Wait, he wasn't in the 50s...(by Pablo D. Flores, via upload.wikimedia.org)
No "Part I," "Part 2" this time, the 1950s were simply not that interesting. In a period made more exciting by the emergence of rock and roll, it became less cool to be called "Obs," "Bep," and "Hib." We end up with a lot of common names instead, but that doesn't leave the tank dry. Stick around after the jump to have a look and vote.
As usual, another look at the purpose:
...hockey history is chock full of names that can pique a person's interest, whether it's because it's unintentionally funny to the English sensibility (Petr Pohl), almost regal (Normand Rochefort), or lends itself to entertaining wordplay (Darius Kasparaitis). The criteria for our "most interesting names" is a bit loose, in that the name can strike you as any one of the above descriptors, or all of them, but ultimately you are going to vote on the name that "strikes" you the strongest.
- Lulu Denis - Only played three games in the NHL; gotta be down with the French pronunciation to get the full effect.
- Jim Morrison - Loved the NHL two times.
- Bing Juckes - There's something about this one that makes me uncomfortable, and I can't put my finger on it.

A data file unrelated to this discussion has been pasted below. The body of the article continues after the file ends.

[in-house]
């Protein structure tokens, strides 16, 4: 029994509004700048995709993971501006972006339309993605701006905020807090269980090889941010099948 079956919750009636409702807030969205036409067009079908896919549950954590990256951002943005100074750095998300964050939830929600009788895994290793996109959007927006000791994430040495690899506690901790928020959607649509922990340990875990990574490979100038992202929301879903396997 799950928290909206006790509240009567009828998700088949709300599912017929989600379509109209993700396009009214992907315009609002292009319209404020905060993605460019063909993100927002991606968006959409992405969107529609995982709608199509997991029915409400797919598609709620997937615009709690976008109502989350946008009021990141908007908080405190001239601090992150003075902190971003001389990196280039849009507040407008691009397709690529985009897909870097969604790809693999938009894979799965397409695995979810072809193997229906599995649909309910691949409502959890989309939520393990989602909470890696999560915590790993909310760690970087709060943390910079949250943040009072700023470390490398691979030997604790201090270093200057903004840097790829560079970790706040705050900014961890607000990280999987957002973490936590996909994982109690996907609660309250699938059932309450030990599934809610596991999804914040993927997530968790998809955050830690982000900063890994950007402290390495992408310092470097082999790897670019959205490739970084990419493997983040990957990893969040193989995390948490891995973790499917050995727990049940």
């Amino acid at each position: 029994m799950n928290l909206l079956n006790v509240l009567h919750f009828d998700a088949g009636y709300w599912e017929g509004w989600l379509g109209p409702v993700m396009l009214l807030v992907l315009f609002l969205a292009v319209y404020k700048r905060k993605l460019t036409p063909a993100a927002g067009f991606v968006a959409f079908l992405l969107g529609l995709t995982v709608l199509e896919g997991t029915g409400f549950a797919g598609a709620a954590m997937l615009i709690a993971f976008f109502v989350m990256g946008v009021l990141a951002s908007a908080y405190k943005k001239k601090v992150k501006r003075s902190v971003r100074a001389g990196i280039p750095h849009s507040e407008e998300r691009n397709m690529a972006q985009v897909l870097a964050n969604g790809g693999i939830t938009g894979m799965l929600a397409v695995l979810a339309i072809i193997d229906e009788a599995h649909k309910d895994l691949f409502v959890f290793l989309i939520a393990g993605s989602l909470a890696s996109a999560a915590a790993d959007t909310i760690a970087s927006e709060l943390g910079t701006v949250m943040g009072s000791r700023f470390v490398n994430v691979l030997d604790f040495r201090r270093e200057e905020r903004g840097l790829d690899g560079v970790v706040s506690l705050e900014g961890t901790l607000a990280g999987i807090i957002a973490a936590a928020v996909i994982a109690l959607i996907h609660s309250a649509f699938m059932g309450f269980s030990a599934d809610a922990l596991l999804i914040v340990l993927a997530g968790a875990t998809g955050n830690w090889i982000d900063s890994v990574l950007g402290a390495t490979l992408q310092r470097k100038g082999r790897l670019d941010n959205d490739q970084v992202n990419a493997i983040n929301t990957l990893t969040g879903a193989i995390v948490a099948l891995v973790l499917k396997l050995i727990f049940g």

- Aggie Kukulowicz - A Winnipeg-born big-bodied forward whose fluency in Russian was used during the Summit Series, his name was very likely the sound you hear when someone goes insane.
- Gump Worsley - There are few people who have a name that more closely matches them than this Hall of Fame goaltender.
- Julian Klymkiw - Another native of Winnipeg, he played in only one NHL game and lacked at least one, if not two, vowels in his last name.
- Rags Raglan - His nickname is one of the early examples of our contemporary nicknaming conventions (taking the stressed syllable in a person's last name and adding "-ie" or "-s"). Loved having an interesting name so much he named his kid Herb.
- Max Quackenbush - Has a nice ring to it, for a name with "Quack" and "bush" in it.
- Fred Sasakamoose - I like the way this one sounds, too. Sasakamoose was the first "full-blooded" First Nations person to play in the NHL.
- Dick Gamble - That is one kind of gamble I'm not willing to take.